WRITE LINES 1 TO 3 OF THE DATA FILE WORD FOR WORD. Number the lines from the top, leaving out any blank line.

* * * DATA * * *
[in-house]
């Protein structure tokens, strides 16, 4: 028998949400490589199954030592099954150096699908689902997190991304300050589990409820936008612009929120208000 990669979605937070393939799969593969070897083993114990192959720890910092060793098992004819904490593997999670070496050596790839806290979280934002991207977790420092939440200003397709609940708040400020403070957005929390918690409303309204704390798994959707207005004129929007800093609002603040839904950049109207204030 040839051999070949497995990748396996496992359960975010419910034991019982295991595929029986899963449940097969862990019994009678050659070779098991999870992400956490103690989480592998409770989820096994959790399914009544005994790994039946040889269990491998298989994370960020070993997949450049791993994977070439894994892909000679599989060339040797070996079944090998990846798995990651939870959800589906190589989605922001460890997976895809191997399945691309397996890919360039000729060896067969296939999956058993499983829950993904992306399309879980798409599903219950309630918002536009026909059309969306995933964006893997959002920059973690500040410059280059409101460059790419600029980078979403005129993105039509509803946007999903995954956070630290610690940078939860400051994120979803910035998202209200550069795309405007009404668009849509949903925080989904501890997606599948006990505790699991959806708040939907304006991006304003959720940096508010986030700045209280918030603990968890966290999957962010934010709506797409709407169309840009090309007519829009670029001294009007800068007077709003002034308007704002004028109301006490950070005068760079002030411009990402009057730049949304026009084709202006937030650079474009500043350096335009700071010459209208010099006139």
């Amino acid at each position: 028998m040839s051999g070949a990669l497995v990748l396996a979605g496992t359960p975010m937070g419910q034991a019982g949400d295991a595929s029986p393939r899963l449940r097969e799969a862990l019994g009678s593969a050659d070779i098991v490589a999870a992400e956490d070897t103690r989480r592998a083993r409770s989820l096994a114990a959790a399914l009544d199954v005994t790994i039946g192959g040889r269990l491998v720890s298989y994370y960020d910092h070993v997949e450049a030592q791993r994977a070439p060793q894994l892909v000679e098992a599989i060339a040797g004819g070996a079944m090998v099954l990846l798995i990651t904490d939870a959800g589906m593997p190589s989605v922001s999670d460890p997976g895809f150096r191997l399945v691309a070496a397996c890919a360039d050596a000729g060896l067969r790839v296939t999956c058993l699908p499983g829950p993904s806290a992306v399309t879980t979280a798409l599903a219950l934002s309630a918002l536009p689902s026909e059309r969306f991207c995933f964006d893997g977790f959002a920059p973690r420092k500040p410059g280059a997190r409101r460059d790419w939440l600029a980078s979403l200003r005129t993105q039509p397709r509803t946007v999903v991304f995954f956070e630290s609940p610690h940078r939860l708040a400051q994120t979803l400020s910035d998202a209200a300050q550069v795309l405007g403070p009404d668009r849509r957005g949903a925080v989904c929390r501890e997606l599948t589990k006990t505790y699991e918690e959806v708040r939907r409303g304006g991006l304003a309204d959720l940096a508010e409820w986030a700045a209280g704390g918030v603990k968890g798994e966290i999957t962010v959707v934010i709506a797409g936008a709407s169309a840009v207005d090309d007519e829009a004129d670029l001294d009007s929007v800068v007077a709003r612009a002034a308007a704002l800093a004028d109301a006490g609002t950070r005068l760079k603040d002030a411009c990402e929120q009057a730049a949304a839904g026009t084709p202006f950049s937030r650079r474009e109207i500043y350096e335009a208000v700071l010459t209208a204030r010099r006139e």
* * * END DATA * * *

[in-house]
């Protein structure tokens, strides 16, 4: 028998949400490589199954030592099954150096699908689902997190991304300050589990409820936008612009929120208000 990669979605937070393939799969593969070897083993114990192959720890910092060793098992004819904490593997999670070496050596790839806290979280934002991207977790420092939440200003397709609940708040400020403070957005929390918690409303309204704390798994959707207005004129929007800093609002603040839904950049109207204030 040839051999070949497995990748396996496992359960975010419910034991019982295991595929029986899963449940097969862990019994009678050659070779098991999870992400956490103690989480592998409770989820096994959790399914009544005994790994039946040889269990491998298989994370960020070993997949450049791993994977070439894994892909000679599989060339040797070996079944090998990846798995990651939870959800589906190589989605922001460890997976895809191997399945691309397996890919360039000729060896067969296939999956058993499983829950993904992306399309879980798409599903219950309630918002536009026909059309969306995933964006893997959002920059973690500040410059280059409101460059790419600029980078979403005129993105039509509803946007999903995954956070630290610690940078939860400051994120979803910035998202209200550069795309405007009404668009849509949903925080989904501890997606599948006990505790699991959806708040939907304006991006304003959720940096508010986030700045209280918030603990968890966290999957962010934010709506797409709407169309840009090309007519829009670029001294009007800068007077709003002034308007704002004028109301006490950070005068760079002030411009990402009057730049949304026009084709202006937030650079474009500043350096335009700071010459209208010099006139």
């Amino acid at each position: 028998m040839s051999g070949a990669l497995v990748l396996a979605g496992t359960p975010m937070g419910q034991a019982g949400d295991a595929s029986p393939r899963l449940r097969e799969a862990l019994g009678s593969a050659d070779i098991v490589a999870a992400e956490d070897t103690r989480r592998a083993r409770s989820l096994a114990a959790a399914l009544d199954v005994t790994i039946g192959g040889r269990l491998v720890s298989y994370y960020d910092h070993v997949e450049a030592q791993r994977a070439p060793q894994l892909v000679e098992a599989i060339a040797g004819g070996a079944m090998v099954l990846l798995i990651t904490d939870a959800g589906m593997p190589s989605v922001s999670d460890p997976g895809f150096r191997l399945v691309a070496a397996c890919a360039d050596a000729g060896l067969r790839v296939t999956c058993l699908p499983g829950p993904s806290a992306v399309t879980t979280a798409l599903a219950l934002s309630a918002l536009p689902s026909e059309r969306f991207c995933f964006d893997g977790f959002a920059p973690r420092k500040p410059g280059a997190r409101r460059d790419w939440l600029a980078s979403l200003r005129t993105q039509p397709r509803t946007v999903v991304f995954f956070e630290s609940p610690h940078r939860l708040a400051q994120t979803l400020s910035d998202a209200a300050q550069v795309l405007g403070p009404d668009r849509r957005g949903a925080v989904c929390r501890e997606l599948t589990k006990t505790y699991e918690e959806v708040r939907r409303g304006g991006l304003a309204d959720l940096a508010e409820w986030a700045a209280g704390g918030v603990k968890g798994e966290i999957t962010v959707v934010i709506a797409g936008a709407s169309a840009v207005d090309d007519e829009a004129d670029l001294d009007s929007v800068v007077a709003r612009a002034a308007a704002l800093a004028d109301a006490g609002t950070r005068l760079k603040d002030a411009c990402e929120q009057a730049a949304a839904g026009t084709p202006f950049s937030r650079r474009e109207i500043y350096e335009a208000v700071l010459t209208a204030r010099r006139e």